Early American Education

The New England Primer Gave Children a Christian Education

How did we get to where we are in education policy today, considering how we started?

In early America, before we became a separate nation, children received their education from three possible sources, and in this order of importance: home, church, school. Most children never attended a formal school, yet somehow we were a literate society. That’s hard for some people to believe nowadays.

Even where schools existed, such as in New England, not all children attended them. They were the fallback if one chose to use them.

They were called common schools but were organized within small communities. Educational standards were set by local committees who were also members of the church. Often ministers doubled as the schoolteachers.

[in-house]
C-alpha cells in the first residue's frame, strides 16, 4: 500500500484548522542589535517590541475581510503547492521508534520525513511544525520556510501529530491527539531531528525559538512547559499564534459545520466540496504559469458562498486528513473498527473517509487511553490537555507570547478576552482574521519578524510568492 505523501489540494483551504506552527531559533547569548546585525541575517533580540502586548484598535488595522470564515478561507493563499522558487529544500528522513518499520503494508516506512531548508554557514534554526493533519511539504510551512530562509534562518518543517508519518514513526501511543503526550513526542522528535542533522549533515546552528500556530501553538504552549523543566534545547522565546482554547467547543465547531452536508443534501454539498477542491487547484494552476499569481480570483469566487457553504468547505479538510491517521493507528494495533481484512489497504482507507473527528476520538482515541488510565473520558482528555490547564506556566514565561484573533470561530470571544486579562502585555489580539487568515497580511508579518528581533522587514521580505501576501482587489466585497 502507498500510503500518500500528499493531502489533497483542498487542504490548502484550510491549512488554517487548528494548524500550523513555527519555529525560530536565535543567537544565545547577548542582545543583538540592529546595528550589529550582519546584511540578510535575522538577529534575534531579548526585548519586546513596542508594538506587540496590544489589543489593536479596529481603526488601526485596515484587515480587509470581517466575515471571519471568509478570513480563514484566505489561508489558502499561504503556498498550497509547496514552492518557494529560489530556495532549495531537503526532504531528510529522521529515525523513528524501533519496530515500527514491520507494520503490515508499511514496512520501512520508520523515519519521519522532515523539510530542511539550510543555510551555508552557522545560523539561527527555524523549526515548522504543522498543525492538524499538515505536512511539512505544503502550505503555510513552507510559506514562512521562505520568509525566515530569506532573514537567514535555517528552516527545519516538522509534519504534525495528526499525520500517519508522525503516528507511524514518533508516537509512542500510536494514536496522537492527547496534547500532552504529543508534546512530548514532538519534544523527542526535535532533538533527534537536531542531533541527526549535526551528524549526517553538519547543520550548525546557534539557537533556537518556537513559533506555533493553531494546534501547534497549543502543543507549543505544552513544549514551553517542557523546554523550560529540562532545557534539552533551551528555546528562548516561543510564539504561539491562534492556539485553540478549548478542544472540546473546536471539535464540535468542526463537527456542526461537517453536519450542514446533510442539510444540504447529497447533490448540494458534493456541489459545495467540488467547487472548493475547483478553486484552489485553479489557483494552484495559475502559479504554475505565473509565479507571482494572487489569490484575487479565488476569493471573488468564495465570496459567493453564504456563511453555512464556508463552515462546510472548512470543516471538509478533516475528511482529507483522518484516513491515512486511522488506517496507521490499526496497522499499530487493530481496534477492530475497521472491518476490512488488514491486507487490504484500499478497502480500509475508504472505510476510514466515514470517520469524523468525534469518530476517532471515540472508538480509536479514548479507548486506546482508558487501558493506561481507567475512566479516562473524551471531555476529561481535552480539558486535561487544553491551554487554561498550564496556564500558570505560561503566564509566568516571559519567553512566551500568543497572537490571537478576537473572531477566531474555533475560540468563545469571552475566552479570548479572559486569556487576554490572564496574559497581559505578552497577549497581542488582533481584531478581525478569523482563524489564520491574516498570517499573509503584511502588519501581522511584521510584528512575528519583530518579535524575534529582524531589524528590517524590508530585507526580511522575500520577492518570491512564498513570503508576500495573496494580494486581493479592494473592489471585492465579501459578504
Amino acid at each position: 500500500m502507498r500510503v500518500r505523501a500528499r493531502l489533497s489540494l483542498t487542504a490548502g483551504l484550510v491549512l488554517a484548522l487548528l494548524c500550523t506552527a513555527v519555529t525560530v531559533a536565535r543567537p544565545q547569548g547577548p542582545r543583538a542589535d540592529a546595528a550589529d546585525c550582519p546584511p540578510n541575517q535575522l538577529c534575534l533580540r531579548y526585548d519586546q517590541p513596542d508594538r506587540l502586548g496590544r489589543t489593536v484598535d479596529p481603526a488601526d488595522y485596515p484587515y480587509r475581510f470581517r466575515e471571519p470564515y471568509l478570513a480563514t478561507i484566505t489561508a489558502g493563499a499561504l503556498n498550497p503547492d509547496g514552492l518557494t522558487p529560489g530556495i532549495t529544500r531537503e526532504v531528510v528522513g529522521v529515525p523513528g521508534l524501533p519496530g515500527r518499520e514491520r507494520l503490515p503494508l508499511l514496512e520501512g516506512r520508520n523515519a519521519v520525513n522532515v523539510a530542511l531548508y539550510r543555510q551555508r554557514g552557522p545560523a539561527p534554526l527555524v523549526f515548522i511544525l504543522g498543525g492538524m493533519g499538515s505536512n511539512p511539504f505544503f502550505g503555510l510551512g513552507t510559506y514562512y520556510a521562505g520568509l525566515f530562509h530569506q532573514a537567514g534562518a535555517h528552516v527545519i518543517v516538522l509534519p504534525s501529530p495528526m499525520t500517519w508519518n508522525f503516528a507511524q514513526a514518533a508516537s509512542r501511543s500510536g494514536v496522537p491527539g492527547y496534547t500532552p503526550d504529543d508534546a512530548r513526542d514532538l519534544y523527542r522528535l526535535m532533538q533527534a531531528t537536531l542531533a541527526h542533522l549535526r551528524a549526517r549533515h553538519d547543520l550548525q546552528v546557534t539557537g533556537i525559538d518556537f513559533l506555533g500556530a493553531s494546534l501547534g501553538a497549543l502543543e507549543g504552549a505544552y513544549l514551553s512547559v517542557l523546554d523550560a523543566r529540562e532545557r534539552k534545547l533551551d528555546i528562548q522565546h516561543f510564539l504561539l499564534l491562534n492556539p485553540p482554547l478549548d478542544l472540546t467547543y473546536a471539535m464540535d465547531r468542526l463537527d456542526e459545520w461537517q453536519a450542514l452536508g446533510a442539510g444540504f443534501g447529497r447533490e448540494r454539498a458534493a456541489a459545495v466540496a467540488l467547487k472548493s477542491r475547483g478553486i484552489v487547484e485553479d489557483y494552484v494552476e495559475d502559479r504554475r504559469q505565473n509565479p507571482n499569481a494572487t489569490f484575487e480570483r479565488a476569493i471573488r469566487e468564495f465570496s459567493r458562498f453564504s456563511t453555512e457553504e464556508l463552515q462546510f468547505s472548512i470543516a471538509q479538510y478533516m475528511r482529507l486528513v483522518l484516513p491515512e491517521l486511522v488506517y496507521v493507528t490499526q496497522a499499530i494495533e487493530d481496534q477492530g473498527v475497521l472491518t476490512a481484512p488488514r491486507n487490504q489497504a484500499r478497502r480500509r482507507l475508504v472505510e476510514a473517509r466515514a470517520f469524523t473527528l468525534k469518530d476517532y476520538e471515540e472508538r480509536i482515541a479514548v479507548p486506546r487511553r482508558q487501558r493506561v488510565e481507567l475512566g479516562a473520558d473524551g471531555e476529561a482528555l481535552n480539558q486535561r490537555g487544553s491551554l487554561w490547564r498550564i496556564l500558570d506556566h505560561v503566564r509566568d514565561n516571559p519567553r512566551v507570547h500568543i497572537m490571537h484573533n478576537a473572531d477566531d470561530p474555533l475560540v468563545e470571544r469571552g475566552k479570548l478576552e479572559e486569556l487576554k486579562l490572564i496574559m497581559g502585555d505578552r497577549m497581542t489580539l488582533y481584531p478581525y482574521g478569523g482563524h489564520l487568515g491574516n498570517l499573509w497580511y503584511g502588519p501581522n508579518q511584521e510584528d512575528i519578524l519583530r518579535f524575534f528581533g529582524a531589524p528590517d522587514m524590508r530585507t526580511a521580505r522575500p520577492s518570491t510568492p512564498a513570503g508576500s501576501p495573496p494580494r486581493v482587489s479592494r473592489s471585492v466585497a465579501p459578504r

There were two possible ways to finance these schools: tuition or taxes. Notice that not all were tax-supported, and even when they were, the taxes were imposed by the locality, not a higher authority. Local control was universal. It’s actually more accurate to call these early schools Christian schools. Of course, modern histories of American education like to refer to them as the first public schools, intimating that they are the precursors of our current public system. The two couldn’t be more dissimilar.

For instance, can you imagine a law being passed today with the title “The Old Deluder Satan Act”? Well, the colony of Massachusetts passed exactly that in 1647. It was called that because of their concern that Satan would lead people astray if they weren’t properly educated. How different from the education many students receive today, which is designed to do precisely that—lead them astray. But that will be the topic of future postings.